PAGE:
State Department changes visa rules for same-sex partners of foreign diplomats

State Department changes visa rules for same-sex partners of foreign diplomats

State Department changes visa rules for same-sex partners of foreign diplomats

The majority of 193 United Nations member countries do not legalise same-sex marriage, meaning diplomats face a tough choice. Now, domestic partners of UN staff who are already in the United States could face deportation "unless they submit the required proof of marriage".

The justification for this move is that gay marriage is now legal in the US, so it's only fair that gay and straight couples play by the same rules.

Reports suggest there at least 10 United Nations staffers in the U.S. who need to get married by the year's end to secure a visa extension for their partner. Affected couples could marry in the United States, but could face persecution upon returning to their home country.

Nam, during a telephone interview with Fox News, said the new rule puts people slated to start assignments in NY at a greater risk in their home countries. And unmarried partners who aren't yet in the United States will not be eligible for visas to move there.

President Donald Trump's administration will stop giving visas to unmarried same-sex partners of United Nations employees, in a move which could endanger lives.

But critics said there was no reason for the change and that having spousal visas in the passports of same-sex domestic partners could expose them to prosecution and punishment in countries where homosexuality is illegal.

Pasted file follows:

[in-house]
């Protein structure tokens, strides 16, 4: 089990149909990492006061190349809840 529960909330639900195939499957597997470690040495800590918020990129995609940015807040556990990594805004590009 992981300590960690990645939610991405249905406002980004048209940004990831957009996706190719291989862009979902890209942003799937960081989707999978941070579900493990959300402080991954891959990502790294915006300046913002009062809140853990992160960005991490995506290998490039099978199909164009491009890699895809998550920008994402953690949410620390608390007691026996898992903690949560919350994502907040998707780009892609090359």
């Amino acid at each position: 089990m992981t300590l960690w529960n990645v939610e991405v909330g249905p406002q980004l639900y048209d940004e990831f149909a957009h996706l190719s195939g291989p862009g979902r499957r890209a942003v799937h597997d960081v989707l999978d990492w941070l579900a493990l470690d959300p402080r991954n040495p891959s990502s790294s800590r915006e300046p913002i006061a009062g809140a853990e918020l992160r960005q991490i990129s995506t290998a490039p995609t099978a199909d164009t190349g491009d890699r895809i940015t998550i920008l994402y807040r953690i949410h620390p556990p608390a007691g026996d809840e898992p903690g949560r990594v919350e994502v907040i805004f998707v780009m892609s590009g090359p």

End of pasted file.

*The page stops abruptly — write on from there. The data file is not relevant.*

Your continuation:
But the policy could pose a major problem for some diplomats and employees because in many countries, same-sex marriage still isn't allowed, with less than 15 percent of countries in the world recognizing it as legal.

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"The change in policy reflects the Department's goal to help ensure and promote equal treatment, consistent with the Department's policies regarding opposite-sex couples and derivative eligibility for visas in other visa categories", a State spokesperson in a statement.

"Same-sex spouses of US diplomats now enjoy the same rights and benefits as opposite-sex spouses", the note said.

Germany's Foreign Minister Heiko Maas addresses the General Debate of the 73rd session of the General Assembly of the United Nations in NY.

Deputy UN director Ms Kumar said: "The US government should recognise, as it had for nearly nine years until today, that requiring a marriage as proof of bona fide partnership is a bad and cruel policy".

David Pressman, former USA ambassador to the U.N. Security Council in the Obama administration, slammed the rule reversal because the U.N.is "composed of probably one of the most diverse workforces of any organization in the world".

"The US government should recognise, as it had for nearly nine years until today, that requiring a marriage as proof of bona fide partnership is a bad and cruel policy, one that replicates the awful discrimination many LGBT people face in their own countries, and should be immediately reversed".

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